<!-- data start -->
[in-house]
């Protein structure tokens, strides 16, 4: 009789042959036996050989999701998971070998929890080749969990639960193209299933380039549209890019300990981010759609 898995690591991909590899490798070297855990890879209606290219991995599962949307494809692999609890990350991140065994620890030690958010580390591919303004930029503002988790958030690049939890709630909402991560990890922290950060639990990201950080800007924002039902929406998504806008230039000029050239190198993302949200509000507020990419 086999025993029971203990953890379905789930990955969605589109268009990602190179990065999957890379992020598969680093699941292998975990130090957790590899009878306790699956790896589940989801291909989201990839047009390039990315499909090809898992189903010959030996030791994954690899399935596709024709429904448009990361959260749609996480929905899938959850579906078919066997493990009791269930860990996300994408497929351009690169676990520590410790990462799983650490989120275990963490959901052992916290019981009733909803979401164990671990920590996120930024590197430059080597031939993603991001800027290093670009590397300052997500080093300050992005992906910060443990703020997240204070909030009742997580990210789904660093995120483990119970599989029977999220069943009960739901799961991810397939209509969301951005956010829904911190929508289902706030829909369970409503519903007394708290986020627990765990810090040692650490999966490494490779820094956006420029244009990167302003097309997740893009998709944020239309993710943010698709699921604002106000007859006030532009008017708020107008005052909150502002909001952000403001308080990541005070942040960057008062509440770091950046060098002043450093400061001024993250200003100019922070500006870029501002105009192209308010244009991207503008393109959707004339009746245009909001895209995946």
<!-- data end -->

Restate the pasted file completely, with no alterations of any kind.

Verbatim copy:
[in-house]
């Protein structure tokens, strides 16, 4: 009789042959036996050989999701998971070998929890080749969990639960193209299933380039549209890019300990981010759609 898995690591991909590899490798070297855990890879209606290219991995599962949307494809692999609890990350991140065994620890030690958010580390591919303004930029503002988790958030690049939890709630909402991560990890922290950060639990990201950080800007924002039902929406998504806008230039000029050239190198993302949200509000507020990419 086999025993029971203990953890379905789930990955969605589109268009990602190179990065999957890379992020598969680093699941292998975990130090957790590899009878306790699956790896589940989801291909989201990839047009390039990315499909090809898992189903010959030996030791994954690899399935596709024709429904448009990361959260749609996480929905899938959850579906078919066997493990009791269930860990996300994408497929351009690169676990520590410790990462799983650490989120275990963490959901052992916290019981009733909803979401164990671990920590996120930024590197430059080597031939993603991001800027290093670009590397300052997500080093300050992005992906910060443990703020997240204070909030009742997580990210789904660093995120483990119970599989029977999220069943009960739901799961991810397939209509969301951005956010829904911190929508289902706030829909369970409503519903007394708290986020627990765990810090040692650490999966490494490779820094956006420029244009990167302003097309997740893009998709944020239309993710943010698709699921604002106000007859006030532009008017708020107008005052909150502002909001952000403001308080990541005070942040960057008062509440770091950046060098002043450093400061001024993250200003100019922070500006870029501002105009192209308010244009991207503008393109959707004339009746245009909001895209995946």